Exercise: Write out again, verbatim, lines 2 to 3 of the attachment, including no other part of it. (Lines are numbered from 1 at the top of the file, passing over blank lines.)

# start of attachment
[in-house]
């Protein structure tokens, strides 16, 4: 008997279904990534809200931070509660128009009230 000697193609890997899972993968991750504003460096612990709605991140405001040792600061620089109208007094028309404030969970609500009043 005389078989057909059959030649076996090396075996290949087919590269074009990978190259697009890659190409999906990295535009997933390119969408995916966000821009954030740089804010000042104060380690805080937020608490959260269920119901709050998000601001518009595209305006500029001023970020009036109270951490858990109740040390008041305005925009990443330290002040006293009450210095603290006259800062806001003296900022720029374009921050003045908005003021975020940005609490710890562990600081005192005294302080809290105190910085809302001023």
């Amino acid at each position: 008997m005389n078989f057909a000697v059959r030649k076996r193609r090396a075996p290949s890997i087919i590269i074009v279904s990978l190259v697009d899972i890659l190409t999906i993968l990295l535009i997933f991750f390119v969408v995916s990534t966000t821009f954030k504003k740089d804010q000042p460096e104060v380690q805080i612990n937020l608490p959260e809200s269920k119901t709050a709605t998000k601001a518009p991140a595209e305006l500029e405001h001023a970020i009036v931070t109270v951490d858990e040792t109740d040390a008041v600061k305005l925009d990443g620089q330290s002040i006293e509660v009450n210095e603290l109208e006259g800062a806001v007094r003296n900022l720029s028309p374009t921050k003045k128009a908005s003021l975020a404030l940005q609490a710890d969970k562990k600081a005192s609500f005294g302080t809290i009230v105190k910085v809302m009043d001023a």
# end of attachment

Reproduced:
């Protein structure tokens, strides 16, 4: 008997279904990534809200931070509660128009009230 000697193609890997899972993968991750504003460096612990709605991140405001040792600061620089109208007094028309404030969970609500009043 005389078989057909059959030649076996090396075996290949087919590269074009990978190259697009890659190409999906990295535009997933390119969408995916966000821009954030740089804010000042104060380690805080937020608490959260269920119901709050998000601001518009595209305006500029001023970020009036109270951490858990109740040390008041305005925009990443330290002040006293009450210095603290006259800062806001003296900022720029374009921050003045908005003021975020940005609490710890562990600081005192005294302080809290105190910085809302001023």
């Amino acid at each position: 008997m005389n078989f057909a000697v059959r030649k076996r193609r090396a075996p290949s890997i087919i590269i074009v279904s990978l190259v697009d899972i890659l190409t999906i993968l990295l535009i997933f991750f390119v969408v995916s990534t966000t821009f954030k504003k740089d804010q000042p460096e104060v380690q805080i612990n937020l608490p959260e809200s269920k119901t709050a709605t998000k601001a518009p991140a595209e305006l500029e405001h001023a970020i009036v931070t109270v951490d858990e040792t109740d040390a008041v600061k305005l925009d990443g620089q330290s002040i006293e509660v009450n210095e603290l109208e006259g800062a806001v007094r003296n900022l720029s028309p374009t921050k003045k128009a908005s003021l975020a404030l940005q609490a710890d969970k562990k600081a005192s609500f005294g302080t809290i009230v105190k910085v809302m009043d001023a």